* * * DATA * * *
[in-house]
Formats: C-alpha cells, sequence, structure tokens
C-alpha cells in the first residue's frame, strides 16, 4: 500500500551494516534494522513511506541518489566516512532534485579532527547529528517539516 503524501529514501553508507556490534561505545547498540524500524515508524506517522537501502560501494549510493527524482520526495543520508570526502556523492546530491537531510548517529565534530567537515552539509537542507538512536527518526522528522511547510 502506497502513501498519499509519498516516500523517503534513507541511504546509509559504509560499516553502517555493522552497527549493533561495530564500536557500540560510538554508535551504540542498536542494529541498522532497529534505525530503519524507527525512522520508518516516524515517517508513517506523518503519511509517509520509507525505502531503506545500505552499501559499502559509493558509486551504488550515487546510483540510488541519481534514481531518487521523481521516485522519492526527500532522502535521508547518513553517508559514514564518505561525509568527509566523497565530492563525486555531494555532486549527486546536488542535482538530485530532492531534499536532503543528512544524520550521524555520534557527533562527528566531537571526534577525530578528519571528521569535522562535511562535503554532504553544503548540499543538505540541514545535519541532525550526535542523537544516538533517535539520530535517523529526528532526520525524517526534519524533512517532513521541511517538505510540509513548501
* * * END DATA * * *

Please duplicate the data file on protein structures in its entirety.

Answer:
[in-house]
Formats: C-alpha cells, sequence, structure tokens
C-alpha cells in the first residue's frame, strides 16, 4: 500500500551494516534494522513511506541518489566516512532534485579532527547529528517539516 503524501529514501553508507556490534561505545547498540524500524515508524506517522537501502560501494549510493527524482520526495543520508570526502556523492546530491537531510548517529565534530567537515552539509537542507538512536527518526522528522511547510 502506497502513501498519499509519498516516500523517503534513507541511504546509509559504509560499516553502517555493522552497527549493533561495530564500536557500540560510538554508535551504540542498536542494529541498522532497529534505525530503519524507527525512522520508518516516524515517517508513517506523518503519511509517509520509507525505502531503506545500505552499501559499502559509493558509486551504488550515487546510483540510488541519481534514481531518487521523481521516485522519492526527500532522502535521508547518513553517508559514514564518505561525509568527509566523497565530492563525486555531494555532486549527486546536488542535482538530485530532492531534499536532503543528512544524520550521524555520534557527533562527528566531537571526534577525530578528519571528521569535522562535511562535503554532504553544503548540499543538505540541514545535519541532525550526535542523537544516538533517535539520530535517523529526528532526520525524517526534519524533512517532513521541511517538505510540509513548501